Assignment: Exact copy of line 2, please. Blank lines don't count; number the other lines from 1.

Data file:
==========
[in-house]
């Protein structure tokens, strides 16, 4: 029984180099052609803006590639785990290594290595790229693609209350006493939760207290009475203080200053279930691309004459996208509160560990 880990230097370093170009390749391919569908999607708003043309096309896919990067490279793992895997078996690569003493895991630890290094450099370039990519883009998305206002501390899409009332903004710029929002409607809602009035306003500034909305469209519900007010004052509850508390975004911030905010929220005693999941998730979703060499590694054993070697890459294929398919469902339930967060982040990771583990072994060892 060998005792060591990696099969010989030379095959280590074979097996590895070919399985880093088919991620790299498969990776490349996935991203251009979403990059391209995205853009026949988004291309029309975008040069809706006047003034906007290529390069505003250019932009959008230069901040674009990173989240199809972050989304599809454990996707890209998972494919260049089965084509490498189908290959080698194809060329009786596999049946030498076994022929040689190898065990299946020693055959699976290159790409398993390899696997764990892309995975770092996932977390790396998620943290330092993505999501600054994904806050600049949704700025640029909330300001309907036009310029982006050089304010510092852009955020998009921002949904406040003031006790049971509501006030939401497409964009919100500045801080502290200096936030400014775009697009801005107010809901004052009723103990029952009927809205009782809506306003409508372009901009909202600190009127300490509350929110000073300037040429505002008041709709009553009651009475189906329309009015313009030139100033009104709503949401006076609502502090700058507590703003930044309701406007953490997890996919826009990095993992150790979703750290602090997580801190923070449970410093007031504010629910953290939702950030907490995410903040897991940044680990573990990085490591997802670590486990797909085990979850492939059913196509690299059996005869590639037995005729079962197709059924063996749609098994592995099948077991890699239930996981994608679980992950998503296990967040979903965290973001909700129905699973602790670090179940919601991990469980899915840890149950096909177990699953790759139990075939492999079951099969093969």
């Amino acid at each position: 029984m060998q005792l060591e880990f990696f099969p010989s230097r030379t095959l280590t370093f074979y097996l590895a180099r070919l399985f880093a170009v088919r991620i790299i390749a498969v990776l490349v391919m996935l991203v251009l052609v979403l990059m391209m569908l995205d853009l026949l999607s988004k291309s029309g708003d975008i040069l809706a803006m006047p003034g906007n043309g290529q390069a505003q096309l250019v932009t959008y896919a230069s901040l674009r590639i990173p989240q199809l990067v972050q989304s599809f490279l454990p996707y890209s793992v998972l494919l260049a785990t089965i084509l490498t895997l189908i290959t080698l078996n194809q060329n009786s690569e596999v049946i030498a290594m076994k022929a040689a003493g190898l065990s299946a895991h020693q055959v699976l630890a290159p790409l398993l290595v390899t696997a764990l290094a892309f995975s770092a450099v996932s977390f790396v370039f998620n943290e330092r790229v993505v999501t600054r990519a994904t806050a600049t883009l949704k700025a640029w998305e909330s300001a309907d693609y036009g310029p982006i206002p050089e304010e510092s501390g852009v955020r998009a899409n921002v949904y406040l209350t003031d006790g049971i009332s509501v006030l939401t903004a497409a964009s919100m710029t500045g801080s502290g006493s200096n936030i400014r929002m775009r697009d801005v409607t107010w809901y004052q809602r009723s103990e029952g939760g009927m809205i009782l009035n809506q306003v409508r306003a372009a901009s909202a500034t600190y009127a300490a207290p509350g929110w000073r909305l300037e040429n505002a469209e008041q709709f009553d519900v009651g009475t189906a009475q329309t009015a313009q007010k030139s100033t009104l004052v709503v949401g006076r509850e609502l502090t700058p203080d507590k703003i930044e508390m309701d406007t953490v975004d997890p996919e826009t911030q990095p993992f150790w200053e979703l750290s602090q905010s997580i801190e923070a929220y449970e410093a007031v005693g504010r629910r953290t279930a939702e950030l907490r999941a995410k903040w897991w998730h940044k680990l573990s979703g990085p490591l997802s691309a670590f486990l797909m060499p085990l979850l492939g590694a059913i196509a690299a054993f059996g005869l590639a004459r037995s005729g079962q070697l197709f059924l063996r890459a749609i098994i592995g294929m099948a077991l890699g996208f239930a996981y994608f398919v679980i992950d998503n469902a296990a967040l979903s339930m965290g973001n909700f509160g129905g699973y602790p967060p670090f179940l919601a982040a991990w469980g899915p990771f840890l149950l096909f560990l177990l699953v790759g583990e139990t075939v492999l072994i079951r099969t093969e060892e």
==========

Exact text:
């Protein structure tokens, strides 16, 4: 029984180099052609803006590639785990290594290595790229693609209350006493939760207290009475203080200053279930691309004459996208509160560990 880990230097370093170009390749391919569908999607708003043309096309896919990067490279793992895997078996690569003493895991630890290094450099370039990519883009998305206002501390899409009332903004710029929002409607809602009035306003500034909305469209519900007010004052509850508390975004911030905010929220005693999941998730979703060499590694054993070697890459294929398919469902339930967060982040990771583990072994060892 060998005792060591990696099969010989030379095959280590074979097996590895070919399985880093088919991620790299498969990776490349996935991203251009979403990059391209995205853009026949988004291309029309975008040069809706006047003034906007290529390069505003250019932009959008230069901040674009990173989240199809972050989304599809454990996707890209998972494919260049089965084509490498189908290959080698194809060329009786596999049946030498076994022929040689190898065990299946020693055959699976290159790409398993390899696997764990892309995975770092996932977390790396998620943290330092993505999501600054994904806050600049949704700025640029909330300001309907036009310029982006050089304010510092852009955020998009921002949904406040003031006790049971509501006030939401497409964009919100500045801080502290200096936030400014775009697009801005107010809901004052009723103990029952009927809205009782809506306003409508372009901009909202600190009127300490509350929110000073300037040429505002008041709709009553009651009475189906329309009015313009030139100033009104709503949401006076609502502090700058507590703003930044309701406007953490997890996919826009990095993992150790979703750290602090997580801190923070449970410093007031504010629910953290939702950030907490995410903040897991940044680990573990990085490591997802670590486990797909085990979850492939059913196509690299059996005869590639037995005729079962197709059924063996749609098994592995099948077991890699239930996981994608679980992950998503296990967040979903965290973001909700129905699973602790670090179940919601991990469980899915840890149950096909177990699953790759139990075939492999079951099969093969």